Since 1979, coronary heart disease mortality rates have significantly decreased in the U.S., although they differ depending on age and sex.
The rates for men and women under age 55 have remained relatively consistent and stagnated since 2000, according to a study published online in Circulation on Aug. 24. During that same time period, the rates for people 65 and older have rapidly declined.
Lead researcher Viola Vaccarino, MD, PhD, of Emory University, and her colleagues obtained data from all U.S. adults who were 25 or older and died from 1979 to 2011. The records included the cause of death and demographic information.
Although the study could not provide definitive reasons for the rate differences based on age and sex, Vaccarino was concerned with the lack of progress shown among the younger age category.
“We didn’t have data to identify the causes of this, but one thing that we can tell based on other research is most likely these trends reflect differences in lack of adequate prevention efforts in young people versus other groups,” Vaccarino told Cardiovascular Business. “Other studies have found mortality rates after hospitalized heart disease have declined pretty well in all age groups. It’s not like we’re treating women less well or they’re responding to treatment less well. It’s probably the fact that we’re not preventing heart disease or heart disease risk factors among young people, particularly young women.”
During the time period analyzed, the age-adjusted coronary heart disease mortality rates declined 68 percent for men and women. From 1979 to 2011, the rates fell from 703 to 225 deaths per 100,000 in men and from 395 to 125 deaths per 100,000 in women. However, the trends varied depending on age.
Among men younger than 55, the death rates declined by 5.5 percent per year from 1979 to 1989, fell by 1.2 percent from 1990 to 1999 and decreased by 1.8 percent from 2000 to 2011.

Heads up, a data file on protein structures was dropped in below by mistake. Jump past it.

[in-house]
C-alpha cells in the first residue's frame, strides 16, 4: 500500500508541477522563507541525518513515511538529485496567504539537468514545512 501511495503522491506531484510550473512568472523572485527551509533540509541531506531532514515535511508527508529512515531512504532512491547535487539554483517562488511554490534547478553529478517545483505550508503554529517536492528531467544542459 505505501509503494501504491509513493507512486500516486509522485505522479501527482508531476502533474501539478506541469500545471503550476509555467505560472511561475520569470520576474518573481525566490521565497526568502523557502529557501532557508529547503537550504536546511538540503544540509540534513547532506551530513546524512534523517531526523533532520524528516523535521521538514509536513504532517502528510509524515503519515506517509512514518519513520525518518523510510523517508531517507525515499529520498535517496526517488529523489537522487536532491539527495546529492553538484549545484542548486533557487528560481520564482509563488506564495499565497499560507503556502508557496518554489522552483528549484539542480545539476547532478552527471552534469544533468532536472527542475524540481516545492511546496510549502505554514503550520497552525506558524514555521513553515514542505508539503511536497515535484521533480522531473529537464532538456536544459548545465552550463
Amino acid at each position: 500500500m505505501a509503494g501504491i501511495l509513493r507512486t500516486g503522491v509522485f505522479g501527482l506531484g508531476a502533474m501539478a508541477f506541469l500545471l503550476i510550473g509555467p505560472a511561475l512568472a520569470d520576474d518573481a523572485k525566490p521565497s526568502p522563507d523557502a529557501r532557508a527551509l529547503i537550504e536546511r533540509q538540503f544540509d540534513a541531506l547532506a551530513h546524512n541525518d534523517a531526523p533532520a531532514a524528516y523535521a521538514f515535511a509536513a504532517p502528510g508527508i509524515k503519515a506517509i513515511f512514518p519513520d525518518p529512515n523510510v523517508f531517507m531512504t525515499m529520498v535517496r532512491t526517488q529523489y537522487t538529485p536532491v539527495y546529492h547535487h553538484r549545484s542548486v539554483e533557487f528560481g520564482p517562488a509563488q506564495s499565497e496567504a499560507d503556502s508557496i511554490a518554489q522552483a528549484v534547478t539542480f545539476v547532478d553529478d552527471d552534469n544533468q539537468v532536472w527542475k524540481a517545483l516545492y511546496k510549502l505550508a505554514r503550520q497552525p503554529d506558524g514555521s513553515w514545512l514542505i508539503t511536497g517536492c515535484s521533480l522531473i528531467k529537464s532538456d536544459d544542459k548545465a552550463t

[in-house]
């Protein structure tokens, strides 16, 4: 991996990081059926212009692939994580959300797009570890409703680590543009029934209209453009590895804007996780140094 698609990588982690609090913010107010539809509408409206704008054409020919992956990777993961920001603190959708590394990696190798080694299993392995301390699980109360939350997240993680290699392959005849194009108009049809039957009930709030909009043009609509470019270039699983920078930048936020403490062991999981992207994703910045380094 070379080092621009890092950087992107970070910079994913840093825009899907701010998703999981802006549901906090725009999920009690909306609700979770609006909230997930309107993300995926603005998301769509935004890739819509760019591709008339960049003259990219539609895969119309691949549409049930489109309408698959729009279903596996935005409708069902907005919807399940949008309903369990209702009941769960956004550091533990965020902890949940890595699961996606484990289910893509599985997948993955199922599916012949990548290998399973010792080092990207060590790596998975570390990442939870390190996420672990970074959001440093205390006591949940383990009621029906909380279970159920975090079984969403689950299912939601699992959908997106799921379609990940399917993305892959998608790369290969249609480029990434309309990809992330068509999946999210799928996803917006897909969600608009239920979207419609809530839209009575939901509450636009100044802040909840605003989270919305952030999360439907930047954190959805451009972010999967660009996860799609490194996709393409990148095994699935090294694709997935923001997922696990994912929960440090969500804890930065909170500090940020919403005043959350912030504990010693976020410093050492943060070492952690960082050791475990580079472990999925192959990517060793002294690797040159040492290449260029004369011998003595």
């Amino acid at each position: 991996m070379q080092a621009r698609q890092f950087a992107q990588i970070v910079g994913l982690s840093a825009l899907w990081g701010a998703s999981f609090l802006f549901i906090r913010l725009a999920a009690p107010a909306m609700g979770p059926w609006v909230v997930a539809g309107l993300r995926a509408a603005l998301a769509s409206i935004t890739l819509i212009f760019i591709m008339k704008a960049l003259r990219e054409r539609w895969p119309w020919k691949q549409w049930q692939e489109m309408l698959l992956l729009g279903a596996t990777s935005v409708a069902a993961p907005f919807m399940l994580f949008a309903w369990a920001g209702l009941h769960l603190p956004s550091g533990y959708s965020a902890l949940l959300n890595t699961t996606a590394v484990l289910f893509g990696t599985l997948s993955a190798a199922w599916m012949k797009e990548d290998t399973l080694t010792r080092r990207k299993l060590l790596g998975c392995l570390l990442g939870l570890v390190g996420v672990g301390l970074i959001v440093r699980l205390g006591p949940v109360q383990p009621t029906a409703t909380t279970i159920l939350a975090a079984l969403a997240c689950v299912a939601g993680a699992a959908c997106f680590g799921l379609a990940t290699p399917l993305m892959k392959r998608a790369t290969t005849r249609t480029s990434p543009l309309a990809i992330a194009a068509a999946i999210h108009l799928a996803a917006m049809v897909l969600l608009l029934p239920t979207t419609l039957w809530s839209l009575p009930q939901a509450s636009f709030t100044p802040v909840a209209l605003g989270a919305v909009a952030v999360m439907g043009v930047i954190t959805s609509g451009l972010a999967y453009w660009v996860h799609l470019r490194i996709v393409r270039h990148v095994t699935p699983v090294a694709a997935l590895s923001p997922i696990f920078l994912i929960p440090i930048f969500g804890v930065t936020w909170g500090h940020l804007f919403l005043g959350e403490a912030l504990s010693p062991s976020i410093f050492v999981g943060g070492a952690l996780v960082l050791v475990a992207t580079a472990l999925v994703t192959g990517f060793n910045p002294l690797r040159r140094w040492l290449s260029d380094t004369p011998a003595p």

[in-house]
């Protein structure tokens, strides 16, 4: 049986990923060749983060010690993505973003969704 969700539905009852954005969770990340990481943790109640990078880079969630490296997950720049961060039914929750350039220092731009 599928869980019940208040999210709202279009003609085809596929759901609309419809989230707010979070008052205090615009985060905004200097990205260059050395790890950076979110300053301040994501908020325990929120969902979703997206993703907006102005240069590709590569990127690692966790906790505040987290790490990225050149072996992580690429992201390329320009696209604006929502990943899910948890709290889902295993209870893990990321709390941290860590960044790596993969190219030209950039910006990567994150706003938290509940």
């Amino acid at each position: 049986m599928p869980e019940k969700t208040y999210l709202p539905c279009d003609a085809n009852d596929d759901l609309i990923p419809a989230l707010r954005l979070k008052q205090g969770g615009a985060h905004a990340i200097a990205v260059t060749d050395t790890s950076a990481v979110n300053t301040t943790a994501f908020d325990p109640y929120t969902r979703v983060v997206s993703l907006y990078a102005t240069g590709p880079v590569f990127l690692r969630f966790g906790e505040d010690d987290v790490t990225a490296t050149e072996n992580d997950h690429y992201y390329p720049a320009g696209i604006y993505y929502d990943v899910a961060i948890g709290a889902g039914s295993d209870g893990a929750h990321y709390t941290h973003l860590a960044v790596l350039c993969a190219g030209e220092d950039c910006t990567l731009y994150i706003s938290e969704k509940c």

Among women younger than 55, the death rates declined by 4.6 percent per year from 1979 to 1989, increased by 0.1 percent from 1990 to 1999 and decreased by 1 percent from 2000 to 2011.
For adults 65 and older, the death rates declined more rapidly in recent years. Among men in that age category, the death rates declined by 2.6 percent per year from 1979 to 1989, fell by 2.1 percent from 1990 to 1999 and decreased by 4.4 percent from 2000 to 2011. Among women age 65 and older, the death rates declined by 1.7 percent per year from 1979 to 1989, fell by 1.6 percent from 1990 to 1999 and decreased by 5.0 percent from 2000 to 2011.
Vaccarino said another potential reason for the stagnation among younger people is that the prevalence of heart disease risk factors such as obesity and diabetes have increased in the past decade.
The researchers are interested in studying the role non-traditional risk factors such as stress and depression play in the risk of heart disease and adverse outcomes among younger women.
“[The stagnation in heart disease death rates] could be due to an environment where young women in this era in this country live in terms of having a lot of demands,” Vaccarino said. “Work, home and the socioeconomic conditions of many women are not as good as that of their male counterparts. These kind of competing demands and psychosocial stressors may potentially play a role, as well.”